After two weeks of drawdowns, the markets bounced back this week and the S&P 500 back to an arm's length of record high territory. Fed commentary was dormant during the quiet period before next week's monetary policy, which likely helped foster the rebound, but preliminary data appeared to ease concerns about the omicron variant to lead broad-based gains among all the S&P 500 sectors. Data suggested that although the spread of the variant is likely more prevalent, the impact could be less severe than the prior delta variant. The Information Technology sector led to the upside, while Consumer Discretionary underperformed but managed to post a solid gain. The Treasury yield curve steepened after some noticeable flattening as of late as the markets come to terms with last week's hawkish pivot from the Fed. Crude oil prices rebounded, while action for the U.S. dollar and gold was subdued. Other economic data painted a positive picture, notably on the employment front as jobless claims hit the lowest level in over 50 years, job openings remained robust, and the quit rate among workers declined.

The markets will head into next week that will see the economic calendar continue to develop the November inflation picture, courtesy of the releases of the Producer Price Index and Import Price Index. The all-important U.S. consumer will also be in focus, with the release of the November retail sales report. Some other reports that could garner some attention include: preliminary December Manufacturing and Services PMIs from Markit, the NFIB Small Business Optimism Index for last month, the NAHB's December homebuilder sentiment report, November housing starts and building permits data, and the Fed's industrial production and capacity utilizationstatistics for last month.

However, the headlining event on next week's U.S. docket will most likely be the monetary policy decision from the Federal Open Market Committee (FOMC). The decision will be accompanied by its statement, in which the FOMC is expected to signal a faster pace of its monthly asset purchases tapering campaign. However, some of the most market-moving potential could come in the form of the updated economic projections, which will include the outlooks for how many rate hikes are expected for 2022 by FOMC participants. Finally, the customary press conference by Fed Chairman Jerome Powell shortly after the decision and economic projections are released is poised to garner heavy scrutiny as has been the case.

The international economic calendar next week also has the chance to garner market reactions, with key monetary policy decisions out of the Eurozone, the U.K., and Japan, which will follow the policy announcement in the U.S. Moreover, a host of preliminary December Manufacturing and Services PMIs will hit the tape, with reports out of Australia, Japan, the Eurozone and the U.K. Other reports that are due out and deserve a mention include: China—retail sales, industrial production, and new home prices. Japan—the Q4 Tankan Manufacturing Sentiment Indexes, core machine orders, and trade balance. Eurozone—industrial production, the final read on consumer price inflation, and trade balance, along with German business confidence. U.K.—inflation statistics, employment change, and retail sales.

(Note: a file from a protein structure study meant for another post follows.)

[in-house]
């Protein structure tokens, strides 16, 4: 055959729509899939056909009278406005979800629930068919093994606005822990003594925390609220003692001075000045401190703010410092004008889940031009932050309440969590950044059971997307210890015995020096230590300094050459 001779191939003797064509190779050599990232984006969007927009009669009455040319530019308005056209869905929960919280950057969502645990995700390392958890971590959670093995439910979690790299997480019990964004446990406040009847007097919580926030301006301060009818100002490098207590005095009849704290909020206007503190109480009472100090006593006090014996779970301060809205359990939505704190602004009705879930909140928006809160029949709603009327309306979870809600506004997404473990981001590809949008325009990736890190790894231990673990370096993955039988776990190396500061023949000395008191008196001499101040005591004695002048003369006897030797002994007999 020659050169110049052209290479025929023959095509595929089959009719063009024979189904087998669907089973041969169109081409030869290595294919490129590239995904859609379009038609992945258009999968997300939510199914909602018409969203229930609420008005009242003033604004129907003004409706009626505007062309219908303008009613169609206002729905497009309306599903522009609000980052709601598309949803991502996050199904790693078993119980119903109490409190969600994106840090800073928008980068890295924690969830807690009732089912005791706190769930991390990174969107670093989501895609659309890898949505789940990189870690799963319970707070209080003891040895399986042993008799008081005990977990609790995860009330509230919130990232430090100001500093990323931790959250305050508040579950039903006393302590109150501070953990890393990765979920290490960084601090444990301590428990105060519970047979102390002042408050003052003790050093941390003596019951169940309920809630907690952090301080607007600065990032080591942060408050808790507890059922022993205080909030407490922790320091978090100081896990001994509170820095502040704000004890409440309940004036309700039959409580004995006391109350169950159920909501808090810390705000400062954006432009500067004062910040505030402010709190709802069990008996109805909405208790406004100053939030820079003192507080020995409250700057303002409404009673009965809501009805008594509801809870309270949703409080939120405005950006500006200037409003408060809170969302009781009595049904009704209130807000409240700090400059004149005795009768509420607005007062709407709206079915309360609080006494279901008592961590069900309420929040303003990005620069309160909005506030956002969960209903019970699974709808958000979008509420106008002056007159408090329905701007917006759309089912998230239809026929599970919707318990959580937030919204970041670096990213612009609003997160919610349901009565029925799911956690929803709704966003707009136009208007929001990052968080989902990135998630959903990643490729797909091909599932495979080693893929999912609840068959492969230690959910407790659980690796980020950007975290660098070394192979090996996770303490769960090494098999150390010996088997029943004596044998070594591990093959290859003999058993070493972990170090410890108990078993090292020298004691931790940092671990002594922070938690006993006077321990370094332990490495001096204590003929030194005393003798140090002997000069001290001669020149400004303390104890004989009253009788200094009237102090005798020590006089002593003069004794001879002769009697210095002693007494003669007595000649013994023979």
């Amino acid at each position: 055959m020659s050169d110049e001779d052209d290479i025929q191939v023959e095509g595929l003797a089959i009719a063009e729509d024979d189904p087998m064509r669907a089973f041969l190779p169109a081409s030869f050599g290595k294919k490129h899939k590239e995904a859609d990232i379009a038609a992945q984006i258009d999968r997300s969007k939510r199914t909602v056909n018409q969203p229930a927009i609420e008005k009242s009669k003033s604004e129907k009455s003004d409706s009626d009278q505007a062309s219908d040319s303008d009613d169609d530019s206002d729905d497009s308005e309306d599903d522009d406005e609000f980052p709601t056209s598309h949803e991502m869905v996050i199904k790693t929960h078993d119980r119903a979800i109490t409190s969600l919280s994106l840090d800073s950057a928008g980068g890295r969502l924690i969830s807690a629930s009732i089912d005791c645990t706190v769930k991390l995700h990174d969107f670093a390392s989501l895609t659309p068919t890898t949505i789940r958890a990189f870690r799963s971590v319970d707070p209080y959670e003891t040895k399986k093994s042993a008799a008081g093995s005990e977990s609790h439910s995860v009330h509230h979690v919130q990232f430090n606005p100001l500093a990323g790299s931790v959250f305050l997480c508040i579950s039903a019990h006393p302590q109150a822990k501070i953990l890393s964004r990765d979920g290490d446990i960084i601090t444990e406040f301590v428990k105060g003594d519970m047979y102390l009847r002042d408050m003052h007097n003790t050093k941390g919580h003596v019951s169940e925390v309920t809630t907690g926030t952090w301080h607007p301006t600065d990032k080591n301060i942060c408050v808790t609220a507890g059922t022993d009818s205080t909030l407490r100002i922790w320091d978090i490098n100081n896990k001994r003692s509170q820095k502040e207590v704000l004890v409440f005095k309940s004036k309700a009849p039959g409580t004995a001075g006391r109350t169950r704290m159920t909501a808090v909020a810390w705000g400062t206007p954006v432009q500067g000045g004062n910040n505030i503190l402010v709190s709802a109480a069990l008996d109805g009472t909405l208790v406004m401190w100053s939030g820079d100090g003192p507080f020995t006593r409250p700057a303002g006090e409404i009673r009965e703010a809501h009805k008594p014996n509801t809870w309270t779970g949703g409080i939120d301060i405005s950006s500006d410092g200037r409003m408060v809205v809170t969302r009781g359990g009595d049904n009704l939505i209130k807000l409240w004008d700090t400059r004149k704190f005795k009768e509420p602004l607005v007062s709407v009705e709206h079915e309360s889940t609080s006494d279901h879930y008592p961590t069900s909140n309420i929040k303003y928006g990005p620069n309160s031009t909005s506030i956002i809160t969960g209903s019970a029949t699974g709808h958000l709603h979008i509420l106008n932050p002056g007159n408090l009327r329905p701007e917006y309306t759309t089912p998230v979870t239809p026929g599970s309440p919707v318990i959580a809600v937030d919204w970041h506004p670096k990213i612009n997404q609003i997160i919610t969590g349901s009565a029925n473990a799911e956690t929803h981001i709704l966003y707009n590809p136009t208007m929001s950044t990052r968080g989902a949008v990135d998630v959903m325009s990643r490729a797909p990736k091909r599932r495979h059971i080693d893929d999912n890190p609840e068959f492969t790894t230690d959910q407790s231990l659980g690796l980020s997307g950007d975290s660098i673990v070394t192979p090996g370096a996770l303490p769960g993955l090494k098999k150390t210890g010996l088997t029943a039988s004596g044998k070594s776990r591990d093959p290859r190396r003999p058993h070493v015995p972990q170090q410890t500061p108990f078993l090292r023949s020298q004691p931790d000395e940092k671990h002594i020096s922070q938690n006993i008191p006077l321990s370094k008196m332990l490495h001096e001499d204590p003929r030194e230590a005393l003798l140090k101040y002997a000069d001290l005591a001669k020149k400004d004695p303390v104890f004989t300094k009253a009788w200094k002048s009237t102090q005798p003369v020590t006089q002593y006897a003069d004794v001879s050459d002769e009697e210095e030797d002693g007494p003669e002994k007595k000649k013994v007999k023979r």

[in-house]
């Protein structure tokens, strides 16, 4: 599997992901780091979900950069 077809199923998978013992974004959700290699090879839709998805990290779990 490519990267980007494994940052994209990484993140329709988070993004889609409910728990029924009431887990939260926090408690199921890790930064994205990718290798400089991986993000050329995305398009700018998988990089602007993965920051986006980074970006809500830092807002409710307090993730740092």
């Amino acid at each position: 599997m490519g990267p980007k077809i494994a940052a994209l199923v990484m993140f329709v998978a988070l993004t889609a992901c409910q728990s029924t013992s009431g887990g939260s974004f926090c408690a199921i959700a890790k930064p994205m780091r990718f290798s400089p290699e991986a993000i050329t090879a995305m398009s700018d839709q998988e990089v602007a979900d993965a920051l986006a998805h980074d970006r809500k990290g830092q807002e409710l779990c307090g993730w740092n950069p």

Volatility is likely to continue amid the uncertainties regarding the ultimate impact of the omicron variant and how soon and how fast the Fed will tighten monetary policy. Check out our 2022 Schwab Market Outlook: Ebb Tide, for a look at what we are watching and expecting in 2022 regarding the U.S. markets and economy, the global markets, and the path of interest rates in the bond markets.

©2021 Charles Schwab & Co., Inc. All rights reserved. Member SIPC.


 

Important Disclosures

Schwab Center for Financial Research ("SCFR") is a division of Charles Schwab & Co., Inc. The information contained herein is obtained from third-party sources and believed to be reliable, but its accuracy or completeness is not guaranteed. This report is for informational purposes only and is not a solicitation, or a recommendation that any particular investor should purchase or sell any particular security. The investment information mentioned here may not be suitable for everyone. Each investor needs to review an investment strategy for his or her own particular situation before making any investment decision. All expressions of opinions are subject to change without notice in reaction to shifting market conditions.

Brokerage Products: Not FDIC Insured • No Bank Guarantee • May Lose Value

The Charles Schwab Corporation provides a full range of brokerage, banking and financial advisory services through its operating subsidiaries. Its broker-dealer subsidiary, Charles Schwab & Co., Inc. (member SIPC), offers investment services and products, including Schwab brokerage accounts. Its banking subsidiary, Charles Schwab Bank (member FDIC and an Equal Housing Lender), provides deposit and lending services and products. Access to Electronic Services may be limited or unavailable during periods of peak demand, market volatility, systems upgrade, maintenance, or for other reasons.

This site is designed for U.S. residents. Non-U.S. residents are subject to country-specific restrictions. Learn more about our services for non-U.S. residents.

© 2021 Charles Schwab & Co., Inc, All rights reserved. Member SIPC. Unauthorized access is prohibited. Usage will be monitored.

0 views0 comments